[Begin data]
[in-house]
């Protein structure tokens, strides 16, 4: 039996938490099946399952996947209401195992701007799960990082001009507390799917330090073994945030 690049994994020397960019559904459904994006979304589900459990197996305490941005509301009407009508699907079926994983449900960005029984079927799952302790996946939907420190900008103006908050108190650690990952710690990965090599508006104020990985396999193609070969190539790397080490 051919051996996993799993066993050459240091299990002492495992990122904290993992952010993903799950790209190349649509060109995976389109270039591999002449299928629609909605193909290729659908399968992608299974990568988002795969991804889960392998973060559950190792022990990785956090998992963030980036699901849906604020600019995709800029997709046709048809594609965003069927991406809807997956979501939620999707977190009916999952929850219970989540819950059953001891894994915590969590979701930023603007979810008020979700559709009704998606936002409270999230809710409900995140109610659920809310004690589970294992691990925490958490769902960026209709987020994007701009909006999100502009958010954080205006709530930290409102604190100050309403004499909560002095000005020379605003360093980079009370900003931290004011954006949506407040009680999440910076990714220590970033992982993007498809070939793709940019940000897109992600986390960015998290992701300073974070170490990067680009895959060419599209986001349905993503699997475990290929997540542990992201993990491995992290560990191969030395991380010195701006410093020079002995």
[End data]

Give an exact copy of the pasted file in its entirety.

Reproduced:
[in-house]
């Protein structure tokens, strides 16, 4: 039996938490099946399952996947209401195992701007799960990082001009507390799917330090073994945030 690049994994020397960019559904459904994006979304589900459990197996305490941005509301009407009508699907079926994983449900960005029984079927799952302790996946939907420190900008103006908050108190650690990952710690990965090599508006104020990985396999193609070969190539790397080490 051919051996996993799993066993050459240091299990002492495992990122904290993992952010993903799950790209190349649509060109995976389109270039591999002449299928629609909605193909290729659908399968992608299974990568988002795969991804889960392998973060559950190792022990990785956090998992963030980036699901849906604020600019995709800029997709046709048809594609965003069927991406809807997956979501939620999707977190009916999952929850219970989540819950059953001891894994915590969590979701930023603007979810008020979700559709009704998606936002409270999230809710409900995140109610659920809310004690589970294992691990925490958490769902960026209709987020994007701009909006999100502009958010954080205006709530930290409102604190100050309403004499909560002095000005020379605003360093980079009370900003931290004011954006949506407040009680999440910076990714220590970033992982993007498809070939793709940019940000897109992600986390960015998290992701300073974070170490990067680009895959060419599209986001349905993503699997475990290929997540542990992201993990491995992290560990191969030395991380010195701006410093020079002995």